‘Knock! Knock! Knock!’
“What now? It’s dinner time, for goodness sake!”
I could have put my pocket money on it – an interruption at meal times invariably meant a visit by a Jehovah’s Witness or The Salvation Army. This was often a tricky one to handle for my parents. They wouldn’t want to cause any offence by sharply telling the visitors to sling their hook, but at the same time, their corned beef hash was getting cold. Sometimes, it was worth a few coppers donation just to get rid of them.
It wasn’t just hawkers and scroungers that sought our attention though. There were also those providing a service. Remember the Knife Sharpener? Here in Glasgow, the late ‘60s and early ‘70s saw a rise in knife crime, with ‘razor gangs’ terrorizing many areas of the city. Business must have been booming!
I do recall the Knife Sharpener coming down our sedate, suburban street. He always attracted a crowd of us kids watching on, fascinated.
“Look how sharp this is Mum,” we’d say after gleefully running back home with the now sparkling and shiny breadknife in our sweaty and slippery grip.
Chimney sweeps were anther essential service provider, at least in the early Sixties, but with cities in the UK moving to smokeless fuel towards the end of the decade, their visits became less and less frequent.
Others touting for business wouldn’t necessarily knock on residents’ doors. Instead, their presence would be announced by the heavy ‘clip clop’ sound of a horse’s hooves, accompanied by the blowing of whistles, the crashing noise of pots and pans being banged together, and the clarion call of:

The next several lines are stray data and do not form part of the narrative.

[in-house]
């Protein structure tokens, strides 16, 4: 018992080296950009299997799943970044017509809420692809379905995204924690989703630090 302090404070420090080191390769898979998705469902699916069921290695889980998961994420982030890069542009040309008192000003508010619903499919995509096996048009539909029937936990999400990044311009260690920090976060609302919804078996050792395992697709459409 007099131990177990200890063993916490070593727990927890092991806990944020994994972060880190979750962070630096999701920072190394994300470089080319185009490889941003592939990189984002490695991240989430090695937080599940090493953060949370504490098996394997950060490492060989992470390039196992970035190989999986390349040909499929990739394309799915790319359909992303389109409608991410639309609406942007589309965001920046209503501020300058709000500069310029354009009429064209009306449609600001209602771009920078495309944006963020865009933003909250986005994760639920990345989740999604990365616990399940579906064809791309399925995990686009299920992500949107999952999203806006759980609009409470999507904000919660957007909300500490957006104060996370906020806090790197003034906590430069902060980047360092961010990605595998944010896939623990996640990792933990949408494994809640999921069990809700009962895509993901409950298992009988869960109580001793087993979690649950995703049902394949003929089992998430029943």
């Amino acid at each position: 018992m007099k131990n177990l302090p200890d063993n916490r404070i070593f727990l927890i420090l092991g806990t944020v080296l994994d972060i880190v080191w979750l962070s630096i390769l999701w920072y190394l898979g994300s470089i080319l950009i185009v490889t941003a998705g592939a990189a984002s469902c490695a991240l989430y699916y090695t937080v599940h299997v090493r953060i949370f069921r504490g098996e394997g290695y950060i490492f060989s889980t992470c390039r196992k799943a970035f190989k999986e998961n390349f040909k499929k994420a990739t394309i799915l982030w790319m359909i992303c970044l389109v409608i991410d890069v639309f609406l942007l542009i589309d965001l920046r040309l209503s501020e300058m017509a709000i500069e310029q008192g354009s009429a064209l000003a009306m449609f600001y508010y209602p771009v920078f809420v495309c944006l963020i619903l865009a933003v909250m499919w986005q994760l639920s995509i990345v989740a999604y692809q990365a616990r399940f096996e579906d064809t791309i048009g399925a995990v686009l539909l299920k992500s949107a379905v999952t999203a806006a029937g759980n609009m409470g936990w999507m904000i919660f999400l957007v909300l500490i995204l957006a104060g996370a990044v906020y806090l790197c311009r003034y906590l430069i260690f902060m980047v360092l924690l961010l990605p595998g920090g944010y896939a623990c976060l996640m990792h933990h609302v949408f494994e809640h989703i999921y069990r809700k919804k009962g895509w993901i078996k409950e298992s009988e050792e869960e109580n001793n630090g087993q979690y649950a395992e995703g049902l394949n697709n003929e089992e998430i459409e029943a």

“ANY OLD I-I-I-I-R-R-O-O-O-N?!”
Those were the days! The days of ‘The Scrappy.’ No need to complete an online form and pay the council fifty quid or whatever to come and take away your scrap metal some two or three weeks in the future. Just keep it by the house and every week or so, some bloke would come round and take it off your hands for free. Sometimes, he’d even pay you.
Then there was also the good old ‘Rag and Bone Man.’ He too would be assisted on his rounds by an old working horse, and would take away any old tat you had not previously foisted off on the local Boy Scouts Jumble Sale.
Add weekly / daily visits from the fish van; the baker van; the general supplies van; the ‘pop’ van; the ice cream van and the mobile library, and I have to wonder how Jeff Bezos ever managed to get his Amazon business off the ground.
So yes, it was different back in the day, but maybe not as different as we really consider. We were still bombarded by others seeking to make a living.
Certainly, it’s easier to abruptly end any unwanted discourse with those intrusive tele-sales teams of today.
But given the choice of talking to some geezer purporting to be called ‘Andrew’ from a call centre in Mumbai about extending my mobile phone contract, or feeding a sugar lump to a tired looking, flea bitten, poor old nag as its owner loads more weight to the cart it’s expected to pull, and … well I know which I prefer.
(Post by Colin ‘Jackie’ Jackson from Glasgow – March 2023.)